Neo-cons can rest easy: Prejudice is alive and well in our liberal university system. Take Laura Elizabeth Morales, executive director of UTSA’s new Young Conservatives of Texas chapter. Her group trumpeted its presence last week with a PR gambit straight out of Phyllis Schlafly’s quiche-slinging manual: “Border Crossing,” an outdoor sculpture on the UTSA campus by renowned Texas fiberglass artist Luis Jimenez must be removed.
Jimenez, an El Paso native whose work is in the Smithsonian American Art Museum, died while working in his New Mexico studio last year. “Border Crossing,” on loan to UTSA, represents the experience of many Americans and their ancestors. “This is a memory to share the struggles that his family did,” says UTSA Art Specialist Arturo Almeida, “not only his family but a lot of families who are now Mexican-Americans who live in the United States.”
But in the Young Conservative’s playbook, universities aren’t about the free expression of ideas. It’s an “artistic representation of an illegal action,” Morales says, and it has no place “on a public university where a public university will have to use its funds to keep it up.”
Under the leadership of President Ricardo Romo, UTSA has built a collection of more than 400 works by South Texas artists. Is YCT going to police every painting, drawing, and sculpture to make sure the university isn’t expending resources on any other “representations of illegal action”?
“If need be, then yes, we’ll do it,” says Morales.
The absurdity of YCT’s proposal is immediately apparent (responses from various family members and co-workers include: “How do they think their ancestors got here? On the Hindenburg?” “Did somebody from the Kickapoo tribe stamp Colombus’s passport?” And “I guess we’ll have to get rid of all that Boston Tea Party art, too.”). MashUp suspects that it’s a desperate cry for attention in an Anna-Nicole-Smith saturated world; it’s not every day that the Current’s email address appears in the same “To” line as [email protected] and [email protected]
“It’s not so much a publicity stunt,” says Morales, but at its Wednesday press conference, YCT does want to draw attention to HB1403, signed into law by Governor Rick Perry in 2001, which offers in-state college tuition and financial aid to undocumented immigrant children who have earned a state diploma and resided in Texas for three years. Houston Representative Debbie Riddle has filed a bill this session that would rescind those benefits.
That a Latina is heading up an organization that wants to pull up the ladder behind it is perhaps a sign that American Latinos have fully arrived — so much so that some of them would like to carry on like the Mayflower Society.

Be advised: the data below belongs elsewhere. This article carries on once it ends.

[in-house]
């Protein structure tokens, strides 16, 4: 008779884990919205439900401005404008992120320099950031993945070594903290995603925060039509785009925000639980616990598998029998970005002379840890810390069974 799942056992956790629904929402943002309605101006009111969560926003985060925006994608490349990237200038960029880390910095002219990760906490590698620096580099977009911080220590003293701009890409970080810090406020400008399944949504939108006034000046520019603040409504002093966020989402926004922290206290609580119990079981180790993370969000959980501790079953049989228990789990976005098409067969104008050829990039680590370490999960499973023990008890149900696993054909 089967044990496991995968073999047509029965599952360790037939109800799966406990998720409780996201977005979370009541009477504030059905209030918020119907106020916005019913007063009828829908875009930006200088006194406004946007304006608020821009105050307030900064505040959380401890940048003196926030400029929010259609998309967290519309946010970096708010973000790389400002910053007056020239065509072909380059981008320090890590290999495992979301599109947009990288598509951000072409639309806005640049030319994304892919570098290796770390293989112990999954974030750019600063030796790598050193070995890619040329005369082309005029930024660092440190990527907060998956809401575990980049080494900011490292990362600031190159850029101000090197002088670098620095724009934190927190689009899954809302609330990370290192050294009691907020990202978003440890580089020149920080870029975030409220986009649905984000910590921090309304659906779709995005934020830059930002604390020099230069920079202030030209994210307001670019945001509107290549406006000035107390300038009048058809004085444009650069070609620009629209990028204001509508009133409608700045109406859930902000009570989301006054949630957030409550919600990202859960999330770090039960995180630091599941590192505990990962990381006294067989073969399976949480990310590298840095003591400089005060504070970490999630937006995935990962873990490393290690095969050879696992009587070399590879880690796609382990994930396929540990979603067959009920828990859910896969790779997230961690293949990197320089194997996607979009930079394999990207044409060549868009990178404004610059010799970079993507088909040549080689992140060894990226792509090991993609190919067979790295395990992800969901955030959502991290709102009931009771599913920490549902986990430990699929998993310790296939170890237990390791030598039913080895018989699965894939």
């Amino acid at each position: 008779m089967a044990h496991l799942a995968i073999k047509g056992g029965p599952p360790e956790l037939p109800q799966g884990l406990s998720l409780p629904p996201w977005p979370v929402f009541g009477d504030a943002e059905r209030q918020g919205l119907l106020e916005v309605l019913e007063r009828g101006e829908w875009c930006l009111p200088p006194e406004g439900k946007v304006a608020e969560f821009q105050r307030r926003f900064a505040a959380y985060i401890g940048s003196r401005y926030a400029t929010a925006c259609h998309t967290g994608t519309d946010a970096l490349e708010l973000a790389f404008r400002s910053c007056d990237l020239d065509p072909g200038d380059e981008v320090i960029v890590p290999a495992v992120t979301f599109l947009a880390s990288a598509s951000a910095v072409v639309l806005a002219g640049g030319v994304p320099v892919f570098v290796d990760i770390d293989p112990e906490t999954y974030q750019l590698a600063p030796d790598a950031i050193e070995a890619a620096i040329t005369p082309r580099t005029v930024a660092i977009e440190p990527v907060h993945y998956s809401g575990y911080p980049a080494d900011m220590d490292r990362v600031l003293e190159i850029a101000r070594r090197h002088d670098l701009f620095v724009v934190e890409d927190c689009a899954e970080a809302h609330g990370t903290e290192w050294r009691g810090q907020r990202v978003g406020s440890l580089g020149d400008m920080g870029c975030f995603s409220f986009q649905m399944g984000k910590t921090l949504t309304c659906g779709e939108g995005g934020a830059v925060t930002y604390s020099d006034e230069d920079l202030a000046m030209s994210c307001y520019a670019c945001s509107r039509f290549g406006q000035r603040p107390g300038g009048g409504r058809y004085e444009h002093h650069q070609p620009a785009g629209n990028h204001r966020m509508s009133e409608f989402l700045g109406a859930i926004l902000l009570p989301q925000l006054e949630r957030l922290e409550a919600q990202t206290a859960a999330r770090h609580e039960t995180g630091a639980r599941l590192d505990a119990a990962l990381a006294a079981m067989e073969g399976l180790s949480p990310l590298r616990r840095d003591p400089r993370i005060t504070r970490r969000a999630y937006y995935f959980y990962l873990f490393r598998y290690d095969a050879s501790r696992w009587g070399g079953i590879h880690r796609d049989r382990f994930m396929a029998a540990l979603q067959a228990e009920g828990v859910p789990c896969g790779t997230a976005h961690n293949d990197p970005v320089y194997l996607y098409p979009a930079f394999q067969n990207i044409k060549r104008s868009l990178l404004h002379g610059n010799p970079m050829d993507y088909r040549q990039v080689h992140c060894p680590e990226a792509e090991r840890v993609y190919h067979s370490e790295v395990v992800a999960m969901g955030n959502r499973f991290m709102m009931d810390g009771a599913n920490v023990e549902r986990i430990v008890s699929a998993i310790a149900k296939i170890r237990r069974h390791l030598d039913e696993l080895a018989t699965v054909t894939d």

“I understand some people from Mexico which are now here, it’s like they don’t want to be reminded of that,” says Almeida. “`But` I know that `Jimenez` did it just as a tribute.”
YCT’s objection to Jimenez’s sculpture bears a sad resemblance to the ongoing Virgen censorship issue at Centro Cultural Aztlan. Since we last visited this topic `Mashup, January 24-30`, the National Coalition Against Censorship sent a public petition to Centro asking them to come clean on their curatorial practices. Perhaps most telling of all, though, was a letter from Centro staffer Ramon Vasquez y Sanchez, published January 31 in the Current, in which he recapped Centro Director Malena Gonzalez-Cid’s assertion: Centro didn’t censor Anne-Marie Lopez’s “Virgin” painting (or Alma Lopez’s before her), but it does strive to meet community expectations about portraying the Virgen with respect.
I don’t want to overstate the issue, but this is akin to arguing “it’s not genocide; we’re just ethnic cleansing.” Nonetheless, this would be a non-issue if Centro were a private arts organization, but it is funded heavily by the City and resides in a City-owned building.
Centro is a deservedly well-respected Westside organization, which may account for the lack of public response from its peers and the Office of Cultural Affairs — despite the fact that three artists, including the 2006 show’s lead artist and co-curator, have accused Centro of censorship. A version of NCAC’s petition forwarded to the Current by Anna-Marie bears just over 40 signatures, including ACLU and Texas Commission on the Arts boardmembers.
Missing was the support of another San Antonio cultural institution that has sometimes been derided as not truly “art” — Urban 15. Artistic Director Catherine Cisneros instead chose to denigrate Lopez’s painting in a harshly worded email to the artist, placing herself in the same camp as YCT’s Morales, who, benefitting from her predecessors’ sacrifices would now like to deny other American hopefuls the right to be judged on effort and merit.